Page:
We are regularly sought out by teams that find that their slides are “ugly” and they don’t have enough impact. The fact is… they are, but that’s not the main problem. Too often, the main idea is unclear and the presentation is poorly structured. This is usually enough to explain why the slides are overloaded, with too many bullet points, meaningless headings… and remarks that go are all over the place to salvage the situation. You can call on your best graphic designers, they will have no added value until your central idea is clear and inspiring.
The good news is that we already have a perfect ZETIP to effectively structure your presentations.
Having a clear idea is a prerequisite to having an effective presentation. The role of your visual aids is then to carry and amplify the impact of your story. Here are 3 tips to making an even stronger impact:
1 – Do not limit the number of slides
When presenting to Directors, it is common to have constraints like: “no more than 5 slides.” This is their way of asking for synthetic presentations that are easy to read. But this order is often counterproductive and doesn’t avoid cumbersome and boring presentations. On the contrary, the fewer slides you have, the more you tend to exploit every inch of the screen!
The real limit you must abide by is time. The number of slides doesn’t matter as long as you respect a basic rule: 1 idea = 1 slide. Your audience is no longer drowned in an abundance of information painfully set in font 9. On the contrary, their attention is drawn to a number or a sentence that completes what you are saying more effectively.
2 – Prioritize your ideas effectively
Once each key idea is assigned to one slide, there is an important step before you start working on the graphic composition: “Content hierarchy.” For the duo speaker/slide to be effective, it is necessary to guide the audience’s gaze, as much as possible, before they get lost in the visual aid.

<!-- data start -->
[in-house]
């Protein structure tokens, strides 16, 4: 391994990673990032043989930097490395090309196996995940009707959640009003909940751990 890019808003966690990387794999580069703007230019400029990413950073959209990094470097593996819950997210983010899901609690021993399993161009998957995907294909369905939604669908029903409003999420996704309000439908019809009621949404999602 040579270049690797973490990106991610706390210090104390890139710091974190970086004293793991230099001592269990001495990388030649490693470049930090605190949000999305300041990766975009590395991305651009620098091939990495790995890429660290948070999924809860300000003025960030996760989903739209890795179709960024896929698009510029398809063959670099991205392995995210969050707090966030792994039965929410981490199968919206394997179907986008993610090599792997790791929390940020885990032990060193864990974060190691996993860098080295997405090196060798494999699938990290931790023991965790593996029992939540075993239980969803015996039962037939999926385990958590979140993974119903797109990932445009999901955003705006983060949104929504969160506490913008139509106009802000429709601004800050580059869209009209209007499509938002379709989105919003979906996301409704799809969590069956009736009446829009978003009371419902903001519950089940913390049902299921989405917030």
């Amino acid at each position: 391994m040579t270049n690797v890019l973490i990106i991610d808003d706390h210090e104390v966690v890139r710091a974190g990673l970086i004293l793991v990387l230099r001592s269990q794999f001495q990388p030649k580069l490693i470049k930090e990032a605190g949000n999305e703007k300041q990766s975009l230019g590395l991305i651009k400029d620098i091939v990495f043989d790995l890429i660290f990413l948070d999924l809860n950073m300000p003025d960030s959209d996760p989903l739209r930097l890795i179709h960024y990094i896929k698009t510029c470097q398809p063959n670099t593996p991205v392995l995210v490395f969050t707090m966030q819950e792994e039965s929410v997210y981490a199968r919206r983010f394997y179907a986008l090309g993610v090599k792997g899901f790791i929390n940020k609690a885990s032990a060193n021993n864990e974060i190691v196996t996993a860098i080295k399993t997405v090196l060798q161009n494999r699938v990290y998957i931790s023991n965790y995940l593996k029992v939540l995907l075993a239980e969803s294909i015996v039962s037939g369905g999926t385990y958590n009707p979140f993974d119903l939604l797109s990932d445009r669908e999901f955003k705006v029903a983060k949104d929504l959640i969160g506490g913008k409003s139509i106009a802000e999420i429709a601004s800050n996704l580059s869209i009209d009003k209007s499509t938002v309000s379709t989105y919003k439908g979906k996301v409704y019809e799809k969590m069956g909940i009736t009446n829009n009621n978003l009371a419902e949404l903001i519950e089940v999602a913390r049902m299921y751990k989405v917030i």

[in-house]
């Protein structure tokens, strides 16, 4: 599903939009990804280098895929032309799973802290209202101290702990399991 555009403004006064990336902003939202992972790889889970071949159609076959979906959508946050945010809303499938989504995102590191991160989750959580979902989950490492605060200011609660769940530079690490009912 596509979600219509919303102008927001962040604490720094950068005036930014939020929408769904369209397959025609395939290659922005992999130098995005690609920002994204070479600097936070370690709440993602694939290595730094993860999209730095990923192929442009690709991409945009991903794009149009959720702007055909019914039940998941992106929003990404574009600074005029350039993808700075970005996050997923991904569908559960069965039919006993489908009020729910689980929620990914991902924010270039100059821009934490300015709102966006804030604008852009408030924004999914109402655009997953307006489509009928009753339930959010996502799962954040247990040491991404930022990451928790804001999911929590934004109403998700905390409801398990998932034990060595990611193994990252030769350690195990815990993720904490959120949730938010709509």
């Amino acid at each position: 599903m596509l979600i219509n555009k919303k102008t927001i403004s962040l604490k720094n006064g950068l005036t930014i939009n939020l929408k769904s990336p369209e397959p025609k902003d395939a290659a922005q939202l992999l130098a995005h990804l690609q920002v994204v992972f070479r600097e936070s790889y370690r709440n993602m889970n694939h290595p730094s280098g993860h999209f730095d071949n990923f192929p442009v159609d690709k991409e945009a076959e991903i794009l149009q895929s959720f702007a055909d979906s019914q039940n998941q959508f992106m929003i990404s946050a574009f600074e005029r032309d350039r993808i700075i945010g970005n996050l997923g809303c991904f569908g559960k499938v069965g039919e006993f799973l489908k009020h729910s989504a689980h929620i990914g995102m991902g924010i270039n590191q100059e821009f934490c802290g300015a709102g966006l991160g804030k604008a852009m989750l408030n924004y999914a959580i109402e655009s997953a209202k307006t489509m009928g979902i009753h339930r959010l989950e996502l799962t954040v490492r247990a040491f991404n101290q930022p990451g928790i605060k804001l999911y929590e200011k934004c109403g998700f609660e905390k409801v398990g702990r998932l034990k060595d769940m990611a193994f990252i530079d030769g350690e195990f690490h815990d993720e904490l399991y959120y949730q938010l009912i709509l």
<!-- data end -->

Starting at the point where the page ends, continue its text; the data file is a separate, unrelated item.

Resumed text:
Eliminate unnecessary sentences and words. The headings “context,” “key figures,” or other “objectives,” only serve to give the impression that your presentation is structured. If it is, you don’t need to demonstrate it. Everything you post should be intended to be retained by the audience or at least to facilitate their progression. And we must never forget that the more the information is important, the more it must be distinguished.
This usually results in a bolder heading that contains the central idea. It can be reinforced by a simple, smaller sentence that complements the idea. Then it is always possible to drive the nail in with some inserts containing numbers or evidence. For a slide intended to amplify the impact of your speech, it is never pertinent to consider more than 3 levels of information.
3 – Fluidify your narration
Once you have an idea per slide and the content is prioritized you can finally move on to the composition. But to maintain the impact of your presentation, even with good graphics, you need to pay attention to your transitions. The trap to avoid: finding yourself commenting on each slide before moving on to the next. The presentation becomes jerky and gives the feeling that the speaker is at the service of his visual aids, when it should be the opposite.
A slide change is the transition from one idea to another. If this passage is not well managed you break the link of coherence that unites the ideas with one another and you break the rhythm of the story. The job of the speaker is to be clear about the idea he or she is expressing. But there must also be clarity on the idea that follows, to effectively guide the audience.
Determine exactly when you want to go from one slide to the next. And prepare your transitions so that the new slide arrives right at the moment when you need to amplify the message you are sharing. This is how you will always be one step ahead of your audience and can get their attention by showing them that you’re one step ahead of them.